The compensation practices, especially of the large financial institutions, are often held as one of the important factors which contributed to the recent global financial crisis. These perverse incentives amplified the risk taking that threatened the global financial system. Financial regulators around the world, including India, moved to enact prescriptions aimed at increasing shareholder oversight of executive pay.
Set against this background, the article makes two novel proposals focusing on the Indian context: firstly, it nudges the regulators to prescribe creditor-centric compensation rules at banks. The RBI has hitherto focused on pay-reforms that will promote incentive alignment between executives and shareholders in the aftermath of financial crisis. We argue that such reforms are likely to promote more risk-taking among bank executives rather than less. On the other hand, creditor-centric approach to pay reform will ensure “skin in the game” for the bank executives and promote conservative management. And secondly, we argue that the RBI ought to mandate banks to pay a substantial portion of the managerial compensation in contingent capital bonds. We argue that the design of these bonds have advantages over “inside debt” (deferred and retirement pay) and can significantly motivate the executives to “think like creditors” thereby enable avoidance of taxpayer-funded bailouts.

White papersSuman, Saurabh.,Singh, Rajandeep. "Mobile Marketing: New dimension of customer engagement", 2014Srini Raju Centre For IT and The Networked EconomyRead Abstract >Close >Download PDFMobile is gaining popularity as a customer engagement channel and is being leveraged to connect brands with their target consumers at the moments that matter the most. Real time targeting, reliable ROI measurement & attribution and interactive creatives have helped mobile score over any other traditional media.

White papersSidhu, Simranjeet., Neriyanuri, Yasasree. "The e-Commerce Marketplace in India: Achieving excellence in providing consistent customer experience", 2014Srini Raju Centre For IT and The Networked EconomyRead Abstract >Close >Download PDFE-commerce in India is undergoing a transformation with the emergence of a large and growing number of new online marketplaces. Indian e-commerce has witnessed a tremendous YEAR on YEAR growth rate of 56% since 2007.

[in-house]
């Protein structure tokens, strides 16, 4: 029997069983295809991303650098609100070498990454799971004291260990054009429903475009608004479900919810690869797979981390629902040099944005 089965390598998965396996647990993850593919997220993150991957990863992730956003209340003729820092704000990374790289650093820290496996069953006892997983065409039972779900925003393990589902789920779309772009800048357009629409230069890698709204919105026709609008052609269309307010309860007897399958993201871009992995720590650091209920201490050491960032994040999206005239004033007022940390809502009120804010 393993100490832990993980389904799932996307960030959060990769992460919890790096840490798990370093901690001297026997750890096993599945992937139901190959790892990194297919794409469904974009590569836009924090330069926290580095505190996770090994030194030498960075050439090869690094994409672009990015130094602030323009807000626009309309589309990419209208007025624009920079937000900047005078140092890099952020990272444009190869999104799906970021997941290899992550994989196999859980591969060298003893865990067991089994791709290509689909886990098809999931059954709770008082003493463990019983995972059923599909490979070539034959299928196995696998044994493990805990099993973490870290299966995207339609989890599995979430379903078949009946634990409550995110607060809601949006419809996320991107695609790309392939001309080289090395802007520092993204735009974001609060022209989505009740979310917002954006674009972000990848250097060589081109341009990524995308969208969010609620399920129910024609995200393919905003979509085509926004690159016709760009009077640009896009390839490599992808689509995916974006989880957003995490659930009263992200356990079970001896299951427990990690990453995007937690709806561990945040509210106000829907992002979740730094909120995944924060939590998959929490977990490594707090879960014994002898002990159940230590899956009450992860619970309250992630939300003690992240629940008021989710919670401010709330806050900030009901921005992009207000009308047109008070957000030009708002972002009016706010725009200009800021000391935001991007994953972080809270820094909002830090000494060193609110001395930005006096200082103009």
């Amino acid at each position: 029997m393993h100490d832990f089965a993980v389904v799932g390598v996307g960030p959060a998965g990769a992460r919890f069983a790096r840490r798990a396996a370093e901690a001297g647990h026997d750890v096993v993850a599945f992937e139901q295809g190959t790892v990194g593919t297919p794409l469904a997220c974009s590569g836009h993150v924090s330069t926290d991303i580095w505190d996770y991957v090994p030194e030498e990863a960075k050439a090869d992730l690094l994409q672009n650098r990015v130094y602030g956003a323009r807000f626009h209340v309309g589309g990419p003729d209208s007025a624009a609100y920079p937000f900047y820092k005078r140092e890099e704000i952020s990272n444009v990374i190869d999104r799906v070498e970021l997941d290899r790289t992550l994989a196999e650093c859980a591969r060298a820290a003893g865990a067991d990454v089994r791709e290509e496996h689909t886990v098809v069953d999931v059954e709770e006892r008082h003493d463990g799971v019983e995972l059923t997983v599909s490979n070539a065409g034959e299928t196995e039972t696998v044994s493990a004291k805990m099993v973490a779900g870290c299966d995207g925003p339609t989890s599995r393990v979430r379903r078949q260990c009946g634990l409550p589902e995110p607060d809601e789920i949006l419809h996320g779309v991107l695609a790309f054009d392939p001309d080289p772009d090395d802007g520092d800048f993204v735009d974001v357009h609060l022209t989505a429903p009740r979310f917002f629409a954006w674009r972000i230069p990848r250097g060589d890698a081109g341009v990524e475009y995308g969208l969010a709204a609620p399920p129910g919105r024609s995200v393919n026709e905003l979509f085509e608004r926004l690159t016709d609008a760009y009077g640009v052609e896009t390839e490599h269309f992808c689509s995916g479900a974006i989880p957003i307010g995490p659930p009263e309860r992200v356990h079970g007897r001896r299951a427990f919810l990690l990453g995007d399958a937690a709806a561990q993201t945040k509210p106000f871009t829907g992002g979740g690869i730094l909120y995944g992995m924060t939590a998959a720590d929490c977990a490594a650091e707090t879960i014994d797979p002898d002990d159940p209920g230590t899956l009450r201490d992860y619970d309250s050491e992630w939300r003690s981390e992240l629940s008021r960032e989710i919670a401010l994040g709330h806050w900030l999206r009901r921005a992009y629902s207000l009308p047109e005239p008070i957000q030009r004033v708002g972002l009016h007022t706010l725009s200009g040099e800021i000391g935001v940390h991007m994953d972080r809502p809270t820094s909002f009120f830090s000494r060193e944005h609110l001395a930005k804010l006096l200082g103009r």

ReportsNelson, David.,Vladeck, Thomas.,Konda, Charith.,Costalonga, Clarissa e Gandour, Amecke, Hermann, Wang, Xueying. "The Policy Climate", 2013Centre for Emerging Markets SolutionsRead Abstract >Close >Download PDFIn The Policy Climate, we offer an overview of policy issues relevant to climate change across the world. We find that the implementation of policy relevant to climate change, and its impact, accelerated markedly over the last decade, despite the slow pace of international climate negotiations.
In this project, we focus on:
a) Brazil, China, India, Europe, and the United States—These regions not only represent the majority of global greenhouse gas emissions but vary widely in terms of economic development, natural resource endowment, political system, and climate policy, and can offer different lessons to policymakers;
b) The economic sectors that represent the greatest potential for greenhouse gas mitigation within each of these regions; and
c) A defined set of policy issues within these regions and key sectors that most affect climate change.
For each of the sectors covered in these regions, we provide stylized facts and data about emissions trends, as well as a summary of drivers for those emissions over the last 20 to 30 years. Since institutional and political issues are such an important factor in the climate story, we also include a summary of the most important political considerations and policy directions for each of the geographies covered, as well as highlight important policy issues that cut across geographic boundaries. In so doing, The Policy Climate also highlights important issues that form the basis of CPI’s work.